Workplace injuries can happen to anybody, in any industry. When they do, injured or sickened workers need to know what sort of replacement income they can rely on while they try to recover.
Knowing what to expect from your workers’ compensation benefits can help you plan ahead, and it may relieve a little of the stress around your situation. Here are the basics you need to know:
Weekly benefits start after you’re unable to work for 7 days
Your replacement wages are supposed to begin once you’ve been out of work for at least 7 days. This does not preclude taking sick leave during this time so that you don’t miss out on your entire pay, although you will eventually be reimbursed for this lost week if your injuries keep you off work for 21 straight work days.
Once benefits begin, you should begin receiving them within 21 days of your first day off work. However, it’s important to know these temporary total disability benefits will only be two-thirds of your average weekly wages, and never more than $725.00 per week.
These payments can continue for up to 400 weeks. However, there are other cash payments that you may also qualify for other forms of cash payments that can last a lifetime. Cash benefits can include:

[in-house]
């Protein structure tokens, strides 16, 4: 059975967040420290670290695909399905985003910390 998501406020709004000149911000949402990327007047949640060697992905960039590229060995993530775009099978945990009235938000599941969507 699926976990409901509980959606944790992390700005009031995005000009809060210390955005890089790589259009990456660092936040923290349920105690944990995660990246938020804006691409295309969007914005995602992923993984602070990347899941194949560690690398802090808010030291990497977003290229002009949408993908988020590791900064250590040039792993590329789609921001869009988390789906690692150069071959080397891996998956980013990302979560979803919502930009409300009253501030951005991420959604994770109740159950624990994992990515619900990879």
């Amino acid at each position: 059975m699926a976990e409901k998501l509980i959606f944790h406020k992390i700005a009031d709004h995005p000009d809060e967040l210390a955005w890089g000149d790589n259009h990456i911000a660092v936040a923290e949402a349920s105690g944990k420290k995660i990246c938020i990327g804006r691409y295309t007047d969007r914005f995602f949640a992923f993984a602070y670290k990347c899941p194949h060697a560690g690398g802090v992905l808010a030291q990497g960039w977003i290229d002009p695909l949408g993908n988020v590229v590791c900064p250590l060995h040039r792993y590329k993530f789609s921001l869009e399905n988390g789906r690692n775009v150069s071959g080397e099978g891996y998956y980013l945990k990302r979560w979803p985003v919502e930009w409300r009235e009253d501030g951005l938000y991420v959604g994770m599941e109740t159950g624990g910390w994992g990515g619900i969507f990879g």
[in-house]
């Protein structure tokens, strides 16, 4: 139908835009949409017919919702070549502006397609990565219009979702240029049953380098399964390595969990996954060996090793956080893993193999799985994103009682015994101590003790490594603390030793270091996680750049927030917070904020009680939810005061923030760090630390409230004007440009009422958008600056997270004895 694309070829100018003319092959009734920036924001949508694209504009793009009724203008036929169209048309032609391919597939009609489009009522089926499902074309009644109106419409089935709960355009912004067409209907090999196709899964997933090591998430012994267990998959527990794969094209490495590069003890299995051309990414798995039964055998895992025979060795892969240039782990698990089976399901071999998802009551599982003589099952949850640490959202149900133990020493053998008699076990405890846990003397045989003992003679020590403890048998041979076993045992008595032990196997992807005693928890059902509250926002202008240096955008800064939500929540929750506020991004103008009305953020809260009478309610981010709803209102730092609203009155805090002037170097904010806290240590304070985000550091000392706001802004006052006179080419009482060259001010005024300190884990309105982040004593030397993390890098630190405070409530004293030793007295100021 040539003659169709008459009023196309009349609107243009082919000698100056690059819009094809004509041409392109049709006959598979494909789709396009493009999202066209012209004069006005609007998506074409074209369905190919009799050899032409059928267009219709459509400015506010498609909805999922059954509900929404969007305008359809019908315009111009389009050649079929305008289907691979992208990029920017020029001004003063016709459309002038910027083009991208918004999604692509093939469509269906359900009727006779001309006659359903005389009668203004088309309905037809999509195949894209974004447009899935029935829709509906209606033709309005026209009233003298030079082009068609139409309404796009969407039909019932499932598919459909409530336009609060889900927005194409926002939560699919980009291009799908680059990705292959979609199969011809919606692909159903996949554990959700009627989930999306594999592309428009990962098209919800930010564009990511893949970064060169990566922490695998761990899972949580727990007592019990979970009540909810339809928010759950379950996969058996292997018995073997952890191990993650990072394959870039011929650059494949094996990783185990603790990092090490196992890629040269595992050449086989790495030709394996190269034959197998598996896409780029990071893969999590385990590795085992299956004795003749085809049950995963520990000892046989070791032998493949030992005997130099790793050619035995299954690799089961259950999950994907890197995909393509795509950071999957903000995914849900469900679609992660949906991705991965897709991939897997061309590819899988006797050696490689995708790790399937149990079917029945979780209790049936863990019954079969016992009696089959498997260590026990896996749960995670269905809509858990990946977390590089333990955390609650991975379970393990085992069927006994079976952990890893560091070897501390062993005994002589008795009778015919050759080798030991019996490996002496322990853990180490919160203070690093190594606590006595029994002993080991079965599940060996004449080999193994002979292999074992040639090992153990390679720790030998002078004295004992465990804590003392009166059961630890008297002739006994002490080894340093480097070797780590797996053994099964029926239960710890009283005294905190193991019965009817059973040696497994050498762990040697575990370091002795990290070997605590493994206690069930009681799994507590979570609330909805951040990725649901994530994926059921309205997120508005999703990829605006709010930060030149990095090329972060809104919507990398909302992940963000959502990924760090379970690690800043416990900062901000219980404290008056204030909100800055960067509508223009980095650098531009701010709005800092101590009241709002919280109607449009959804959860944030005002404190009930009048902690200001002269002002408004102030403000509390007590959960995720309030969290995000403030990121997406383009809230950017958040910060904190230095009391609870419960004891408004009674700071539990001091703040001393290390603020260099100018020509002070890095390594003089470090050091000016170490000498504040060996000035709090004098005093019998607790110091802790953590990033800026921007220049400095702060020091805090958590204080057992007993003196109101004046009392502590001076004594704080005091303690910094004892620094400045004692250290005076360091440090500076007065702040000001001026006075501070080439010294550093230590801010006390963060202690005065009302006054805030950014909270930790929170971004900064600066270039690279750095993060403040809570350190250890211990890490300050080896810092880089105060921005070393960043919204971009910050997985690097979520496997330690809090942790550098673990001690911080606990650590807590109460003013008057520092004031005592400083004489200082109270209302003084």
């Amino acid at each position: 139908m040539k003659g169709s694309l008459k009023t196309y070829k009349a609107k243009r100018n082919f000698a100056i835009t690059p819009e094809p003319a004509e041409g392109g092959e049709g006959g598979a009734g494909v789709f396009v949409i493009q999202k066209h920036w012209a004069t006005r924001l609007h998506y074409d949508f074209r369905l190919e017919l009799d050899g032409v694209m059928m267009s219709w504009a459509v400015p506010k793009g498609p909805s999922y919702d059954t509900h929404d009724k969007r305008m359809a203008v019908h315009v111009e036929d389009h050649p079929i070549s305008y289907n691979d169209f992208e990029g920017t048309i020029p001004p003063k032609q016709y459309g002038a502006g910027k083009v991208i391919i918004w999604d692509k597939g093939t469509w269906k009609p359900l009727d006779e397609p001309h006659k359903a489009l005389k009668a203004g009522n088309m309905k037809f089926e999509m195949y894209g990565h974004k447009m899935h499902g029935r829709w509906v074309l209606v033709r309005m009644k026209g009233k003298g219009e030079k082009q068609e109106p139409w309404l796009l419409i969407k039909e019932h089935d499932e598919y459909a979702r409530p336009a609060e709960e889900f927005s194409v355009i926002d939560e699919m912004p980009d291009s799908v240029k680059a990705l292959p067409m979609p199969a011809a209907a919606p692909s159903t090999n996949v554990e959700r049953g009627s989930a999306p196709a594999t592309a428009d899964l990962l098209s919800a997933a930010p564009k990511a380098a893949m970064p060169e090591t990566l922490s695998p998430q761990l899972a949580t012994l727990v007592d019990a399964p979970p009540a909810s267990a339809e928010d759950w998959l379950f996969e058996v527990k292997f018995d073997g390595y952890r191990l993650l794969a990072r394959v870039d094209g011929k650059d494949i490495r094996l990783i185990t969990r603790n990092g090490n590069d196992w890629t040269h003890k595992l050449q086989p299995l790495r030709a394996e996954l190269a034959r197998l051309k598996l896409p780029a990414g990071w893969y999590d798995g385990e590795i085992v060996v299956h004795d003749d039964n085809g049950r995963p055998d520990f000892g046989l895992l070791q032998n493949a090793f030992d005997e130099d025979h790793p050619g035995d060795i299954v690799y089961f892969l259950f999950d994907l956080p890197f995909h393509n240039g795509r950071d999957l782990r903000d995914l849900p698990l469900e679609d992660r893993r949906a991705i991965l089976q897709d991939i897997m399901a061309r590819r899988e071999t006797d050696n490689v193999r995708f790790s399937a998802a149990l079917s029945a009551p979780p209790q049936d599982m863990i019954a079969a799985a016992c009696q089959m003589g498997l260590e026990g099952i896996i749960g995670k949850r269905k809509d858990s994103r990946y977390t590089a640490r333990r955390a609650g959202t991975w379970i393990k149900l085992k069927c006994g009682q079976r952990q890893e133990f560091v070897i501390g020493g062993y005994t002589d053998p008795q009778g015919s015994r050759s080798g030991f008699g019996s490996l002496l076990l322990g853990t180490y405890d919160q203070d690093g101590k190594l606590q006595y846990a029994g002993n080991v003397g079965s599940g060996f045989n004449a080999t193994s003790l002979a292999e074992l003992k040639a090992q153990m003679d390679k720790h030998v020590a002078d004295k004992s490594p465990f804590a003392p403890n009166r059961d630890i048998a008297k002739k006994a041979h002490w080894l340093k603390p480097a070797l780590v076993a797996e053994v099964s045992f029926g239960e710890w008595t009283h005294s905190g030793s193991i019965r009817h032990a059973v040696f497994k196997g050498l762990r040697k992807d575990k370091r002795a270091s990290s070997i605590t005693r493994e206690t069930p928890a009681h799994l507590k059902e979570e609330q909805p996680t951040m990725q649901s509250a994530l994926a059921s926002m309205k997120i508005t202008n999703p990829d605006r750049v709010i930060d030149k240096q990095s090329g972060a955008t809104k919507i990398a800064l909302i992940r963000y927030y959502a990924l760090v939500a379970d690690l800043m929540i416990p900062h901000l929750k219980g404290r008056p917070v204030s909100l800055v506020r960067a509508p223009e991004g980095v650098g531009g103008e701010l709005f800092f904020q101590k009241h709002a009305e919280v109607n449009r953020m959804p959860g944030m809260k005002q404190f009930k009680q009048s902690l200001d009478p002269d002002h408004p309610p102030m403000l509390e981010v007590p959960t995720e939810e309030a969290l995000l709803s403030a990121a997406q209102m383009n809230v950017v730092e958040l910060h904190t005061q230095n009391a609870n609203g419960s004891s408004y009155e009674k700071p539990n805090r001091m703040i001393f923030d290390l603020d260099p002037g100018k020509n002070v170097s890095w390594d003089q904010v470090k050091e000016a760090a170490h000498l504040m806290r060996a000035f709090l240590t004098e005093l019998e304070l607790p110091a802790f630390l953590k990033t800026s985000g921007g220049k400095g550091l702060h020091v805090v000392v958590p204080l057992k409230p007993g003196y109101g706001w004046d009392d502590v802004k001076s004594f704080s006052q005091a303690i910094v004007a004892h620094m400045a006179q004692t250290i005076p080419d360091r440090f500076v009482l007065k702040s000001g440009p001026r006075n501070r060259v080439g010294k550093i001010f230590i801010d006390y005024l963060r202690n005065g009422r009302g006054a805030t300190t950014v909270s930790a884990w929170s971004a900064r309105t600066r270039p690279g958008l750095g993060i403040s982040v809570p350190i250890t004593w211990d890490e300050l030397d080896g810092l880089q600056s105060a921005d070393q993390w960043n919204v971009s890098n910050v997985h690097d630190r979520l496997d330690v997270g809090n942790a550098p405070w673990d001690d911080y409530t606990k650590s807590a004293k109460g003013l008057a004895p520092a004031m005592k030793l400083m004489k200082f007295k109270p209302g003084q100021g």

- Temporary partial disability, which is given when your injuries require you to work fewer hours or on restricted duty for a while, affecting your pay
- Permanent partial disability, which is paid when you have an injury, including scars, that doesn’t entirely prevent you from working but is life-long
- Permanent total disability, which is paid when you have injuries that are expected to prevent you from working for the rest of your life.
If TTD income benefits are not started within 21 days of being disabled, then a 15% late penalty should be added on to all accrued benefits at the time they are eventually commenced. And the maximum weekly compensation rate of $725 is for all injuries that occurred AFTER July 1, 2022.
TPD benefits would be owed when the injured worker is earning less money each week in gross wages (before taxes) while on light-duty work restrictions. And the Average Weekly Wage used to determine an injured worker’s TTD benefit rate is based on their average gross wage for the 13 weeks prior to their date of injury.
The workers’ compensation system is supposed to be easy, but it has a lot of confusing rules and language. Fortunately, you don’t have to try to navigate the process on your own. Experienced legal guidance can help.